Monday, February 21, 2011

Short Story Spotlight: Examination Day by Henry Slesar

Readers who answered my Dystopian August survey said one of the things they'd like me to do is to spotlight books I've read in the past but not reviewed.

Have you read Examination Day already?  It's very short, so if you haven't, read it now and then come back for a discussion!

What I like best about Examination Day is the ending, which comes as a total shock.  See, sure, we are all a little apprehensive about taking tests, and surprise tests are probably the least fun, but no reader expects the test to be as serious as it turns out to be.

Mr and Mrs Jordan don't even mention the test to their son Dickie until the day he turns 12.  Turns out that all kids have to take some sort of intelligence test, and though the Jordans seem nervous about it, they are not terrified or anything.

We see a little about what sets Dickie apart from his parents.  He is inquistive about the world around him and sensitive to others' feelings.  His father is annoyed when Dickie asks questions and doesn't even look at him when he drops him off at his test, let alone give him a hug or affection.

And then comes the PHONE CALL! Not only is the content shocking, the business-like, bored tone of the government official tells us that such phone calls are par for the course in this decidedly dystopian society.

What are your thoughts?


Sam @ Parenthetical said...

It occurs to me that I've read a lot of novels in which Dickie would be secretly taken away to be trained as a Government leader instead, because he proved his worth by being smarter than average (or trying to escape even when told it was impossible, or whatever). Do you know when this story was written? I'm guessing 1960s.

(Stopped being lazy and checked -- 1958.)

Zibilee said...

I am going to have to go over and read this one. Your questions and reactions to it are making me very curious!

Simply_Megan said...

This one was weird! I agree with Sam - you'd think some of the smart children would be used for something because you can't have all stupid people around. Maybe there's a quota of smart people and Dickie was one too many?

Lenore Appelhans said...

I always imagined it was because the government didn't want anyone smart enough to overthrow it - which is why they eliminate at 12 already.

Anne R. Allen said...

Thanks for your comment on my blog. This sounds like a fascinating book. I used to love dystopian stories, and have written some myself, but because I live in the US, they're too close to reality for me to find them entertaining. As democracy bursts out in the middle east, the US is being turned into a third-world banana republic by religious fanatics and heavily armed morons--all of whom I'm sure would like to exterminate anybody with an IQ over 75.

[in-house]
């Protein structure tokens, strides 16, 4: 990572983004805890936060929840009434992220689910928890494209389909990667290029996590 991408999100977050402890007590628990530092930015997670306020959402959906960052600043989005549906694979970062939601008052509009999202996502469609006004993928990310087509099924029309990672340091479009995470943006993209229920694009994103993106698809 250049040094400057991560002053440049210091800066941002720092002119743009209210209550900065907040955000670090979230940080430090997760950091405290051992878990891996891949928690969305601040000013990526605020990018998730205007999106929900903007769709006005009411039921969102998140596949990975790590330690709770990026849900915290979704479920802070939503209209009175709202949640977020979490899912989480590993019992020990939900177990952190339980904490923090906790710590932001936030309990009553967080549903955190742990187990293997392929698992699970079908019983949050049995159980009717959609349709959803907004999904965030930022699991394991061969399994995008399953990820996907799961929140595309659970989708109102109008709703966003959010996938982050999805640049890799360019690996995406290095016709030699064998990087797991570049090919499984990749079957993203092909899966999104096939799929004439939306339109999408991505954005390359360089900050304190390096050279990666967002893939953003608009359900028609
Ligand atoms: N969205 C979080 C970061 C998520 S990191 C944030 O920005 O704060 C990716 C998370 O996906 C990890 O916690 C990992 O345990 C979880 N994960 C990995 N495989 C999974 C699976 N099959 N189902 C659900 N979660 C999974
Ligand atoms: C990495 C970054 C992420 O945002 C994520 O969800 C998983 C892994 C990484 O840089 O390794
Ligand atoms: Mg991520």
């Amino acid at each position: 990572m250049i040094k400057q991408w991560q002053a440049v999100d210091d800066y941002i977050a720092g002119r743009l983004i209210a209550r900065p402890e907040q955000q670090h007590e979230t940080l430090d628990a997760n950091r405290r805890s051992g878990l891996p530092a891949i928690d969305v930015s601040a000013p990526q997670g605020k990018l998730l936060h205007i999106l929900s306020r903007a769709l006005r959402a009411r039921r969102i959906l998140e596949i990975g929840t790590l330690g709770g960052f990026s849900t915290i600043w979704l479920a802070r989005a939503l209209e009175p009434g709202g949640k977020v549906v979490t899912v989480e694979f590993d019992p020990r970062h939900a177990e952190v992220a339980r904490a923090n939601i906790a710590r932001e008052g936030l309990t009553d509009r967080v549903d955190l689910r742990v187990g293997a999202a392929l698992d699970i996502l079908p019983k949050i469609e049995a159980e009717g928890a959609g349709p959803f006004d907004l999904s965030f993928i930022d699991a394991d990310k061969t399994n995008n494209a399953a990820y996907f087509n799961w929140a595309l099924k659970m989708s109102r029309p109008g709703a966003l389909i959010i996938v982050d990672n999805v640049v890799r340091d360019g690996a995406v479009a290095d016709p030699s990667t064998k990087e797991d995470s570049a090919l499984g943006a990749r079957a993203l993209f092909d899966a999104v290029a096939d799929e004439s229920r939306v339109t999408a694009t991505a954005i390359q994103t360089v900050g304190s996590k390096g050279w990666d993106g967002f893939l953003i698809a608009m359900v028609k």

Ladytink_534 said...

Of course I have to go read it now because of the way you hinted about it!

Whoa! Why? Huh?

Danny Pettry said...

I'm not sure why I enjoy reading dystopia books and stories.

I was shocked at the end. When I should have realized something like this was coming.

I agree with the above post by Sam -- that maybe the boy was taken away for something else (not death). I didn't think that until I read Sam's post.

I especially liked when his father said, "go read your comics," like that is something not-so-smart kids do. (laugh aloud). I'd argue that reading comics makes a person smart (at least in certain areas), which I'm too lazy to think of or list here right now. Well -- I'll stop being lazy. The Watchmen (another dysptia) requires the reader to have an understanding of power and supervision.

Thanks for sharing these short-stories at your blog. I appreciate it a lot. I've not heard or read these stories until now.

Aaron Vincent said...

The phone call really caught me off guard back when I first read this short story. I expected that there's something bad going to happen but I didn't expected that it would be like that. It's just disturbing and yes, heartbreaking. Have you seen the tv adaptation of it from the Twilight Zone? If not, here's a link:

Angelique said...

Love these short stories links you're posting!
I agree with you, I think the government wouldn't want anyone too intelligent in society because it would be easier for them to maintain control over a population who didn't question their power because they're not intelligent enough to do so.
So interesting to think of what this society would be like! Would there be schools? Books? Families would hope their children wouldn't be too smart instead of valuing intelligence.
Great post, thanks so much for sharing it!

lulilut said...

I'm enjoying the links. I haven't read this story and also a thank you to Aaron Vincent for the YouTube link.

Have you read Harlan Ellison's short story, "I Have No Mouth And I Must Scream"?
I googled and found a copy here:
or "The Star" by Arthur C. Clarke